Mr. Eustis to Mr. Olney.

No. 512.]

Sir: Referring to my dispatch, No. 511, of the 4th instant, concerning Madagascar, I send herewith copy of the statement which Mr. Hanotaux, according to the morning papers, made yesterday to the committee of the chamber charged with the bill for the annexation of the island.

I have, etc.,

J. B. Eustis.
[Inclosure in No. 512.—From New York Herald (Paris edition), June 6.]

Mr. Hanotaux explains to the parliamentary committee the necessity of his bill.

treaties to become null.

Mr. Hanotaux, minister of foreign affairs, made an important statement yesterday to the parliamentary committee charged to examine the bill annexing Madagascar, or to employ the term preferred by Mr. Hanotaux, declaring Madagascar a French colony.

Mr. Hanotaux said that personally he had been in favor of establishing a protectorate over the island, and when minister of foreign affairs previously had had a treaty signed with the Queen of Madagascar on that basis. But the Bourgeois ministry had held different views and had had a unilateral treaty signed by the Queen of Madagascar, annulling the protectorate clause in the first treaty, and following which the French Government notified the powers that they had taken possession of Madagascar.

The situation thus created, continued Mr. Hanotaux, was not clear or precise. The régime resulting from the “taking of possession” was not defined. Two powers—Great Britain and the United States—had treaties with Madagascar, and Germany and Italy had the tariff of the most favored nation.

In acknowledging the receipt of the document notifying the taking possession of Madagascar by France, and in replying to more explicit notes in which the French Government notified that it intended to reserve a traitement de faveur for French [Page 133] products on their entrance into the island, the British Government replied that it was not acquainted with the régime de la prise de possession, and that in its opinion, the annexation of the island not having been pronounced, the effects of the treaties passed by England with the Malagasy Government still subsisted. The Government of the United States, in a dispatch of a very precise nature, insisted on the necessity of a categorical declaration in regard to the act of annexation.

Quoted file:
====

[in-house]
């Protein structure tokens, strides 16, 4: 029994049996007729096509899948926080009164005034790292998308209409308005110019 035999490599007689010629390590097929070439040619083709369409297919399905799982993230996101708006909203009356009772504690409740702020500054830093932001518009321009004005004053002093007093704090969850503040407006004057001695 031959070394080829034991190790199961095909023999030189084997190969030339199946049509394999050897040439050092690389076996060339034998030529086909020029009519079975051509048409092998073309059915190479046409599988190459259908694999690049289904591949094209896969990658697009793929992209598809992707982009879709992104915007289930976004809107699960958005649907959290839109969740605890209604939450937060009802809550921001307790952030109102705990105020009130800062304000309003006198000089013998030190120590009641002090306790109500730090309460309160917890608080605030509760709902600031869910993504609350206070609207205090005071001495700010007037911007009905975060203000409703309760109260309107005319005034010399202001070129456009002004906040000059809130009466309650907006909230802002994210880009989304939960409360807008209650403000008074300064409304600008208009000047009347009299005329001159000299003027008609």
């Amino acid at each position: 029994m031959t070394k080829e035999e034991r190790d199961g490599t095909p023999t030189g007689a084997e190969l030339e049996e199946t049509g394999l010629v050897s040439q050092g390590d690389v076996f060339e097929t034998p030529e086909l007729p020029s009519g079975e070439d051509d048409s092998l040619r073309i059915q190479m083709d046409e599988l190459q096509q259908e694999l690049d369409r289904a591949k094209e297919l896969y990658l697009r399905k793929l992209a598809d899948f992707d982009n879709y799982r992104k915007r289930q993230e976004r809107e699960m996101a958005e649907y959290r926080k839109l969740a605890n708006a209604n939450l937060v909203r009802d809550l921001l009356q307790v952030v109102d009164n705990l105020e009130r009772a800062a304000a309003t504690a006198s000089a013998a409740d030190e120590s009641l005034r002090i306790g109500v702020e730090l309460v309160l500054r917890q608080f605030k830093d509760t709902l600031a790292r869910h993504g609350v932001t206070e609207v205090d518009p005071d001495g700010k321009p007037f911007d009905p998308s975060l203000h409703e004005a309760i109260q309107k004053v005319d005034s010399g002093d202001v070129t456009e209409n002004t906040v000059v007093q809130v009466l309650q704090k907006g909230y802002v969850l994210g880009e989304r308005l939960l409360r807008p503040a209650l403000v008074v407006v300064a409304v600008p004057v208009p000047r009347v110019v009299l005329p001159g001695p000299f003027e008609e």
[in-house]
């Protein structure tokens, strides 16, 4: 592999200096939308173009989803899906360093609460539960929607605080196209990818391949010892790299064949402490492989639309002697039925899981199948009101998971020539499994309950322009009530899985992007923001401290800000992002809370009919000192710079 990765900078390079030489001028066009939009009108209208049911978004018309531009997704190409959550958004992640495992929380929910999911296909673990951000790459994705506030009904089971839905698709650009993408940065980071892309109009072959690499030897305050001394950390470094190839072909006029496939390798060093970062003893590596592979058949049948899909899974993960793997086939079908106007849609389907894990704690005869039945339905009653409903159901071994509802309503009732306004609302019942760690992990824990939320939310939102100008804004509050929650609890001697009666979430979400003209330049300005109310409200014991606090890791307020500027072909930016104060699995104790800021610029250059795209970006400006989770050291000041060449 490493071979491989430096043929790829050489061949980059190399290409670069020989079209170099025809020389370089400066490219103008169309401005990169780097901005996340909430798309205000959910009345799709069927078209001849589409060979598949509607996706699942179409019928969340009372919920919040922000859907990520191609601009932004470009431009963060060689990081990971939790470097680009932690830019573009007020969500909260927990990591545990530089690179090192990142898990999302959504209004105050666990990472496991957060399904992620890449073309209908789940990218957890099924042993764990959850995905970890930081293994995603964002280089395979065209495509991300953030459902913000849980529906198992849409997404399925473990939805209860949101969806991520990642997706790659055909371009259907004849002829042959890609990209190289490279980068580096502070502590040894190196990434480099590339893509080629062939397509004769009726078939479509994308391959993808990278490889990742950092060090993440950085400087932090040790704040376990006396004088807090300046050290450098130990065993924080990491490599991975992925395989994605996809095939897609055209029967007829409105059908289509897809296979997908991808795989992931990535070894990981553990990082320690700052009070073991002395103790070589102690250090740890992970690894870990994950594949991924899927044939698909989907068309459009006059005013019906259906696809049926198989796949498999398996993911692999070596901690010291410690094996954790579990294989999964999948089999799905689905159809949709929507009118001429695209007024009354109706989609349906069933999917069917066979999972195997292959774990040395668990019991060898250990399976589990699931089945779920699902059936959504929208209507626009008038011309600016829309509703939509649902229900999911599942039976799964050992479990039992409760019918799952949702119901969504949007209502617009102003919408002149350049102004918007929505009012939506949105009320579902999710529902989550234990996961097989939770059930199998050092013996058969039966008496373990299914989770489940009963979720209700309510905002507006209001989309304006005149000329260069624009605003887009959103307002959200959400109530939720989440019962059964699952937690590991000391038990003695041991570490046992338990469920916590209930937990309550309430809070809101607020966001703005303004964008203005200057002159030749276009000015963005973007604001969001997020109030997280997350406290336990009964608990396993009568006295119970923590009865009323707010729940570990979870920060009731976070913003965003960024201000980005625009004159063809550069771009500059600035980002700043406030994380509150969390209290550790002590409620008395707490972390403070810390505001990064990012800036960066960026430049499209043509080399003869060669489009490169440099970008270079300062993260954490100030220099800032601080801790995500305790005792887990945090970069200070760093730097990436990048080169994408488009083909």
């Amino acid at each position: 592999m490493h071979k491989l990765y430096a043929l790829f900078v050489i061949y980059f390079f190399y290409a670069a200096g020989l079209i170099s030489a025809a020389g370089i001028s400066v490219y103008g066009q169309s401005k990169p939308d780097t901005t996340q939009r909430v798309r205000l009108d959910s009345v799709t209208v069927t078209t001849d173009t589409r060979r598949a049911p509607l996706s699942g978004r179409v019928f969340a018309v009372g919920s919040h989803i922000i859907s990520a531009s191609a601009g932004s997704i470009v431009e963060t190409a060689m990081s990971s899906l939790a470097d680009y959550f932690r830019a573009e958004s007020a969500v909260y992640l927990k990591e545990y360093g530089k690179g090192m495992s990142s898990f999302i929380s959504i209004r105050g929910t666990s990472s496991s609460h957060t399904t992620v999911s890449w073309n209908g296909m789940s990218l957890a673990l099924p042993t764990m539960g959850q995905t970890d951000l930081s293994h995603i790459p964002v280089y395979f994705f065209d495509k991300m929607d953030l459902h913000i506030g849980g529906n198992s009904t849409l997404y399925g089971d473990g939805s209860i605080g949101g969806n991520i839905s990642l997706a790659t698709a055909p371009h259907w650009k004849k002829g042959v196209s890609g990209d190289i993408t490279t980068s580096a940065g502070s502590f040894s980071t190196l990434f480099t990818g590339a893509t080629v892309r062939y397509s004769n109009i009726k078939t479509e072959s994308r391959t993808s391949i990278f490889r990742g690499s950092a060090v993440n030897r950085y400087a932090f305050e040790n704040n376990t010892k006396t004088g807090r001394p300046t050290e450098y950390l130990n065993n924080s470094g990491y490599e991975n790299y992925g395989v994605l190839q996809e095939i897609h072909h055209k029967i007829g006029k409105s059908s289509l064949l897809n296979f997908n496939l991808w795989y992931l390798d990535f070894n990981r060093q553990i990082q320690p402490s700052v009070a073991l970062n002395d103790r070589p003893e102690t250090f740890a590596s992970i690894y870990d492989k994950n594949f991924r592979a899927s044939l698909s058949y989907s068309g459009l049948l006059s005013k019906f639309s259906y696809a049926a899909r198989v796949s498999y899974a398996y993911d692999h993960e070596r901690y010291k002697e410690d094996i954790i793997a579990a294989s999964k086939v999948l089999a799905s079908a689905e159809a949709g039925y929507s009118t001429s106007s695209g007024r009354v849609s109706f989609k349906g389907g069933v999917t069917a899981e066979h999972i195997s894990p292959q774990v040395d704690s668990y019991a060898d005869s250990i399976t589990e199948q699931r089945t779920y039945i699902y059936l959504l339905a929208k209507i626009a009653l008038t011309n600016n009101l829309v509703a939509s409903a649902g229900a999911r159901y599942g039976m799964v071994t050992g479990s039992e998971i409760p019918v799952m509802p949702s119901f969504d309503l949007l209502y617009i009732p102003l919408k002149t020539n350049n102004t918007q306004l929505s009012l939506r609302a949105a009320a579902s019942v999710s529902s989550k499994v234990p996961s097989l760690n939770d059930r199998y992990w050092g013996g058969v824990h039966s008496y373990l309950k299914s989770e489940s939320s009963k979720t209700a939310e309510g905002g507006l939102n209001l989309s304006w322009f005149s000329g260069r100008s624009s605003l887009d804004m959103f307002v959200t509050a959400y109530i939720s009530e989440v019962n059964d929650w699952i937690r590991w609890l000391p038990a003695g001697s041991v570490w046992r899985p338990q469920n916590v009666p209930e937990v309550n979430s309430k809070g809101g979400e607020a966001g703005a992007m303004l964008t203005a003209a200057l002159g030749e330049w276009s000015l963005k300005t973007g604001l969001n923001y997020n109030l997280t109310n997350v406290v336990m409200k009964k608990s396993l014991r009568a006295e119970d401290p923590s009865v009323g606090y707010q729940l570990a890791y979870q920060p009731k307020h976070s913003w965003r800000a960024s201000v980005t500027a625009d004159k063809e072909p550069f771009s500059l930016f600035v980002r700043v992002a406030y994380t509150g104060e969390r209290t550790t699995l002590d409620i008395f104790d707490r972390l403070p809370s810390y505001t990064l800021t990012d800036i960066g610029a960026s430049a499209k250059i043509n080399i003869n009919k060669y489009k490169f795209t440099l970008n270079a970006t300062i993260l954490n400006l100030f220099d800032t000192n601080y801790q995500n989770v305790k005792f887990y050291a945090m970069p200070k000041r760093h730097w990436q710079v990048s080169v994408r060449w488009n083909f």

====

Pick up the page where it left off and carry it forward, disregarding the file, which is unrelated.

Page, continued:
It was with a view of putting an end to this unsettled situation that the Government had brought forward the bill under examination. The attitude of the Government had already occasioned an entirely favorable reply from the United States, which had recognized that when Madagascar becomes a French colony treaties passed previously with the Malagasy Government become as a consequence null and void.

Mr. André Lebon, minister of colonies, in the course of explanations regarding the interior administration of the island as a colony, said that the Government intended to exempt all French products from duty on their entrance into Madagascar on the day after the promulgation of the law.

The bill declaring Madagascar a French colony was then unanimously adopted by the committee and Mr. Le Myre de Villers was appointed reporter.